Jerome Powell, chairman of the U.S. Federal Reserve, pauses while speaking during a news conference following a Federal Open Market Committee meeting in Washington, D.C., on Wednesday, Sept. 18, 2019.
Andrew Harrer | Bloomberg | Getty Images
“I knew they would cave in.” That was the cutting remark from an old Wall Street hand to one of my first forecasts that none of the economic indicators justified an imminent interest rate cut by the U.S. Federal Reserve.
Since then, stunning memoir revelations of the U.S. president’s direct orders for credit easing to an independent agency of the U.S. Congress made me more sympathetic to the difficult position of my former Fed colleagues.
But I always wondered why the Fed rarely, if ever, used the opportunity of fighting back with fully documented arguments in defense of its policy stance.
On the face of it, that would seem like an easy thing to do. The monetary policy is only one of the three main levers of economic management that include fiscal policy — such as taxes and public spending — and structural policies. The latter can be broadly defined measures to remove technical and institutional obstacles to the free functioning of demand-supply forces in labor and product markets.
Explain things to Main Street
Why is it, then, that the Fed fails to remind the public when government officials and asset traders start clamoring for cheap, or even free, money?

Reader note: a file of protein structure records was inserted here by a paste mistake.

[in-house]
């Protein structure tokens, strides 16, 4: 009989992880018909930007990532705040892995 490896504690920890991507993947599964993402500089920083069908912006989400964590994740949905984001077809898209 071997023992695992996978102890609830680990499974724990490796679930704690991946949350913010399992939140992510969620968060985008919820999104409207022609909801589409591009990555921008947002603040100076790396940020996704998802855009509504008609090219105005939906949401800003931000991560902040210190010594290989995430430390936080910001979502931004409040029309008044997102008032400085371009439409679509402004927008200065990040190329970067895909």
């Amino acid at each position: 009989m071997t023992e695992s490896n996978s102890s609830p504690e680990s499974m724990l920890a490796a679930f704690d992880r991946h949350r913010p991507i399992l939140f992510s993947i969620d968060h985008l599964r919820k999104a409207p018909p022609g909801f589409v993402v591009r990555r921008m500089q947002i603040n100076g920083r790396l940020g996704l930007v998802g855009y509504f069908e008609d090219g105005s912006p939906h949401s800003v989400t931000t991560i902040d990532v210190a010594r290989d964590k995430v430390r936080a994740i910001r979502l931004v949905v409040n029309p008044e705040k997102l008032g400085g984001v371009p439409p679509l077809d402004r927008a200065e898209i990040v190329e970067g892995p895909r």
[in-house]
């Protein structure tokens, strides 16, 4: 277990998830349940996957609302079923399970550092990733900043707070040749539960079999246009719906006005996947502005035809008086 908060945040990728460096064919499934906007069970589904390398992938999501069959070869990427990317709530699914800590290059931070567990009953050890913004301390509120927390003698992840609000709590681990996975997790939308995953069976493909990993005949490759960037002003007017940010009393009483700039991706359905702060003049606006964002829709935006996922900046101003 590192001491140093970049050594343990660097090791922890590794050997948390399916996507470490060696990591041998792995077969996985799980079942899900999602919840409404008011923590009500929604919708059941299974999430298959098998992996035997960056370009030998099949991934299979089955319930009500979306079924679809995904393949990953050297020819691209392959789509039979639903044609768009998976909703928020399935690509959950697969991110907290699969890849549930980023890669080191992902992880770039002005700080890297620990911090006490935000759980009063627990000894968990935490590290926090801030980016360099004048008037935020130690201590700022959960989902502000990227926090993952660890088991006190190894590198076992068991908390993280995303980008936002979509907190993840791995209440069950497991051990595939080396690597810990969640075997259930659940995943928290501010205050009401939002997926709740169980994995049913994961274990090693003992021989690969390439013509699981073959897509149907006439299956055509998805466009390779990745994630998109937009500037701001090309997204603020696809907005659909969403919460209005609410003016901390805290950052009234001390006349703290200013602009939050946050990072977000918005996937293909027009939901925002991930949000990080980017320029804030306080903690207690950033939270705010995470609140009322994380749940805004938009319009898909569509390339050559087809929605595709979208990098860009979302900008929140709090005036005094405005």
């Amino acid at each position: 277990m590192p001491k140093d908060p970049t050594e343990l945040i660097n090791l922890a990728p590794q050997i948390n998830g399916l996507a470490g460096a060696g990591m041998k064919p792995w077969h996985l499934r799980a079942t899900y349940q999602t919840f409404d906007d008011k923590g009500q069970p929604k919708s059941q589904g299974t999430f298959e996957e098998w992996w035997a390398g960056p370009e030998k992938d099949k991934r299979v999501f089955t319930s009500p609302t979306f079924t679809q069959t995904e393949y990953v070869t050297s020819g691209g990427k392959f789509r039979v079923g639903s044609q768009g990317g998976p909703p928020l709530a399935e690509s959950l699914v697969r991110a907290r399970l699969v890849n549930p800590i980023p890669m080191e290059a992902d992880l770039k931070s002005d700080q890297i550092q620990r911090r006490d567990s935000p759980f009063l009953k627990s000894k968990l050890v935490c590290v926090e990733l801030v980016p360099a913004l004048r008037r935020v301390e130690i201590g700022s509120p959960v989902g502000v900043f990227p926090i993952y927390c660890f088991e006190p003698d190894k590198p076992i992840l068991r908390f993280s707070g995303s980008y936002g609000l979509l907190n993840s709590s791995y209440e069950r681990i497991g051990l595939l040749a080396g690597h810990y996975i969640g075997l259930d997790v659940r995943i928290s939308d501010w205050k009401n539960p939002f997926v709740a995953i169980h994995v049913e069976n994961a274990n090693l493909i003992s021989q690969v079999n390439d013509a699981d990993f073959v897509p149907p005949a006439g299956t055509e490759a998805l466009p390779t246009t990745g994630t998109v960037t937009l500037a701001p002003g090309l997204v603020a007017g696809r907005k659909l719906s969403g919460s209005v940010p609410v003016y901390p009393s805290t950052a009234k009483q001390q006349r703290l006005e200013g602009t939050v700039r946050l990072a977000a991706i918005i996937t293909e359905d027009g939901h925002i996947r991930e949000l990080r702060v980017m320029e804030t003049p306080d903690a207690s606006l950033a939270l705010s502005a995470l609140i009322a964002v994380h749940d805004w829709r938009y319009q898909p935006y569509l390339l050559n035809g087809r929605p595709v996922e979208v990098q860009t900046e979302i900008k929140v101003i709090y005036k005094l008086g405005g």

Perhaps naively, that is still an enduring mystery to me.
The Fed’s unnecessarily terse and technical policy statements are obvious put-offs to the general media that are supposed to inform the public at large about what its monetary authorities are doing — that includes the costs of credit that affect families’ mortgage rates, car purchases, home furnishings and entrepreneurial endeavors. When you add it all up, credit costs are directly driving some 85% of the U.S. economy.
Congressional hearings are also of limited utility, since most of their focus is on what the Fed will do next. The Fed won’t talk about it because that’s for its policy forum to decide.
But the Fed’s public statements must explain its policy in terms of economic activity, employment and key inflation indicators. That logically leads to the discussion of credit policy constraints presented by budget deficits, public debt and structural demand-supply imbalances affecting inflation pressures in labor and product markets.
In other words, that should be the Fed’s “over-to-you” message for the White House, the Congress, the financial markets and, most importantly, for American voters and taxpayers.
Again, such a simple piece of Fed’s economic pedagogy is not a call for confrontation.
That would just be a way of explaining to the public that the Fed’s action is only part of a total policy mix, which includes fiscal and structural policies.
It would also serve as a reminder that a sustainable full employment and price stability cannot be delivered by monetary policy alone, because that requires balanced public sector accounts, a pool of available and skilled labor, and competitive markets for goods and services.
Tell Germany like it is